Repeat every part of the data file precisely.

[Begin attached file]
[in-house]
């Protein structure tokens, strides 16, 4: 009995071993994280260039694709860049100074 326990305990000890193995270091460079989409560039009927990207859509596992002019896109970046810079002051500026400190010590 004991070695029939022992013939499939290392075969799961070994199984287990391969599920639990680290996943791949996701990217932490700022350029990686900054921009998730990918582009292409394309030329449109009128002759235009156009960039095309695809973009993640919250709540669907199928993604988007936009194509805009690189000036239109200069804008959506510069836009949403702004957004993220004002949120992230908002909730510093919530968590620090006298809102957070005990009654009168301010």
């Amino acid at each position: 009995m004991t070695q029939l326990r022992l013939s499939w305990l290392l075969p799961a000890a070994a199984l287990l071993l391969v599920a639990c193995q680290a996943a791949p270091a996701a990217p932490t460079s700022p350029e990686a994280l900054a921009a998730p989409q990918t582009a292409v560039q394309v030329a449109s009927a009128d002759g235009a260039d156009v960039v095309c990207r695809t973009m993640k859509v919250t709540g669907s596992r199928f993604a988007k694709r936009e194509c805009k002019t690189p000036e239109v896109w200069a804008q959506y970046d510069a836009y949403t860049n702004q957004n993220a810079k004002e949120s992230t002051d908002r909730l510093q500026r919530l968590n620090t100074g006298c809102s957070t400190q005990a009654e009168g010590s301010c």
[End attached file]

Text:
[in-house]
């Protein structure tokens, strides 16, 4: 009995071993994280260039694709860049100074 326990305990000890193995270091460079989409560039009927990207859509596992002019896109970046810079002051500026400190010590 004991070695029939022992013939499939290392075969799961070994199984287990391969599920639990680290996943791949996701990217932490700022350029990686900054921009998730990918582009292409394309030329449109009128002759235009156009960039095309695809973009993640919250709540669907199928993604988007936009194509805009690189000036239109200069804008959506510069836009949403702004957004993220004002949120992230908002909730510093919530968590620090006298809102957070005990009654009168301010």
């Amino acid at each position: 009995m004991t070695q029939l326990r022992l013939s499939w305990l290392l075969p799961a000890a070994a199984l287990l071993l391969v599920a639990c193995q680290a996943a791949p270091a996701a990217p932490t460079s700022p350029e990686a994280l900054a921009a998730p989409q990918t582009a292409v560039q394309v030329a449109s009927a009128d002759g235009a260039d156009v960039v095309c990207r695809t973009m993640k859509v919250t709540g669907s596992r199928f993604a988007k694709r936009e194509c805009k002019t690189p000036e239109v896109w200069a804008q959506y970046d510069a836009y949403t860049n702004q957004n993220a810079k004002e949120s992230t002051d908002r909730l510093q500026r919530l968590n620090t100074g006298c809102s957070t400190q005990a009654e009168g010590s301010c």